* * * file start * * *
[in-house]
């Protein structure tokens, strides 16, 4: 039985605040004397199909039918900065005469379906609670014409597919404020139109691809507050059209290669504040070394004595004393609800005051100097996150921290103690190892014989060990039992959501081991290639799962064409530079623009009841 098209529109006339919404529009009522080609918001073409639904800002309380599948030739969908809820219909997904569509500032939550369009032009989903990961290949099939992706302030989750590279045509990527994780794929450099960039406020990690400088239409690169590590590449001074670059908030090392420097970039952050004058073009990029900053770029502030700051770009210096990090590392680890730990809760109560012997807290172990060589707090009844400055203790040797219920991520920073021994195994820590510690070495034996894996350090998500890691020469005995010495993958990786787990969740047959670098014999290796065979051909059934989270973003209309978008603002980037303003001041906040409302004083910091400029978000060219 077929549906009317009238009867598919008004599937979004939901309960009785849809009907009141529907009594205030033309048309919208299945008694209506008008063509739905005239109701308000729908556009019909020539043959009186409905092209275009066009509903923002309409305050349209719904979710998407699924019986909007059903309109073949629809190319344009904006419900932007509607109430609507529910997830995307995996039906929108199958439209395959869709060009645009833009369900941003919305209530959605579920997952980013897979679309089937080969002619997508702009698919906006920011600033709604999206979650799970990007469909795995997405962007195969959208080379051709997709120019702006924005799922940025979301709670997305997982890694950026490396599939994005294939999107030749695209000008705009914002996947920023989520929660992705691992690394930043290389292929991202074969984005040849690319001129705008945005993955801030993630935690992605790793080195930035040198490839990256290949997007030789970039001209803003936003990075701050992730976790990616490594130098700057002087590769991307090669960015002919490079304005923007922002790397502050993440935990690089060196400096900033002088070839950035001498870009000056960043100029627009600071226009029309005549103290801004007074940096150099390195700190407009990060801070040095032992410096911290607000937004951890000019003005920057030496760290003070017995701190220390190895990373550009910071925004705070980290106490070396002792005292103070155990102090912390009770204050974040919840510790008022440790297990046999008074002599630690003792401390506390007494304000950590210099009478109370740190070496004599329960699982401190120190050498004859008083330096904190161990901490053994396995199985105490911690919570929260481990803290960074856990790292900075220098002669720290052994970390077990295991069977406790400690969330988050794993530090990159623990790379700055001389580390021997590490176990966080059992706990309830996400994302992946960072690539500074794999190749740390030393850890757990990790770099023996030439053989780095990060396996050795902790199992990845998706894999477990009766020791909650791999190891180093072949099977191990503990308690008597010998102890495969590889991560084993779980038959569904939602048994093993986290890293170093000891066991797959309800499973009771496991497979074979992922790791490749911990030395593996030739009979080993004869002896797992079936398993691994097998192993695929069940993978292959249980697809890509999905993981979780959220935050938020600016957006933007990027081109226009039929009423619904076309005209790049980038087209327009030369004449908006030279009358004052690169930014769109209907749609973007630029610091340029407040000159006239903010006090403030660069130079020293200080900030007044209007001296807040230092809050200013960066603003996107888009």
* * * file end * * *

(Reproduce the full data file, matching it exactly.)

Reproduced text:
[in-house]
């Protein structure tokens, strides 16, 4: 039985605040004397199909039918900065005469379906609670014409597919404020139109691809507050059209290669504040070394004595004393609800005051100097996150921290103690190892014989060990039992959501081991290639799962064409530079623009009841 098209529109006339919404529009009522080609918001073409639904800002309380599948030739969908809820219909997904569509500032939550369009032009989903990961290949099939992706302030989750590279045509990527994780794929450099960039406020990690400088239409690169590590590449001074670059908030090392420097970039952050004058073009990029900053770029502030700051770009210096990090590392680890730990809760109560012997807290172990060589707090009844400055203790040797219920991520920073021994195994820590510690070495034996894996350090998500890691020469005995010495993958990786787990969740047959670098014999290796065979051909059934989270973003209309978008603002980037303003001041906040409302004083910091400029978000060219 077929549906009317009238009867598919008004599937979004939901309960009785849809009907009141529907009594205030033309048309919208299945008694209506008008063509739905005239109701308000729908556009019909020539043959009186409905092209275009066009509903923002309409305050349209719904979710998407699924019986909007059903309109073949629809190319344009904006419900932007509607109430609507529910997830995307995996039906929108199958439209395959869709060009645009833009369900941003919305209530959605579920997952980013897979679309089937080969002619997508702009698919906006920011600033709604999206979650799970990007469909795995997405962007195969959208080379051709997709120019702006924005799922940025979301709670997305997982890694950026490396599939994005294939999107030749695209000008705009914002996947920023989520929660992705691992690394930043290389292929991202074969984005040849690319001129705008945005993955801030993630935690992605790793080195930035040198490839990256290949997007030789970039001209803003936003990075701050992730976790990616490594130098700057002087590769991307090669960015002919490079304005923007922002790397502050993440935990690089060196400096900033002088070839950035001498870009000056960043100029627009600071226009029309005549103290801004007074940096150099390195700190407009990060801070040095032992410096911290607000937004951890000019003005920057030496760290003070017995701190220390190895990373550009910071925004705070980290106490070396002792005292103070155990102090912390009770204050974040919840510790008022440790297990046999008074002599630690003792401390506390007494304000950590210099009478109370740190070496004599329960699982401190120190050498004859008083330096904190161990901490053994396995199985105490911690919570929260481990803290960074856990790292900075220098002669720290052994970390077990295991069977406790400690969330988050794993530090990159623990790379700055001389580390021997590490176990966080059992706990309830996400994302992946960072690539500074794999190749740390030393850890757990990790770099023996030439053989780095990060396996050795902790199992990845998706894999477990009766020791909650791999190891180093072949099977191990503990308690008597010998102890495969590889991560084993779980038959569904939602048994093993986290890293170093000891066991797959309800499973009771496991497979074979992922790791490749911990030395593996030739009979080993004869002896797992079936398993691994097998192993695929069940993978292959249980697809890509999905993981979780959220935050938020600016957006933007990027081109226009039929009423619904076309005209790049980038087209327009030369004449908006030279009358004052690169930014769109209907749609973007630029610091340029407040000159006239903010006090403030660069130079020293200080900030007044209007001296807040230092809050200013960066603003996107888009």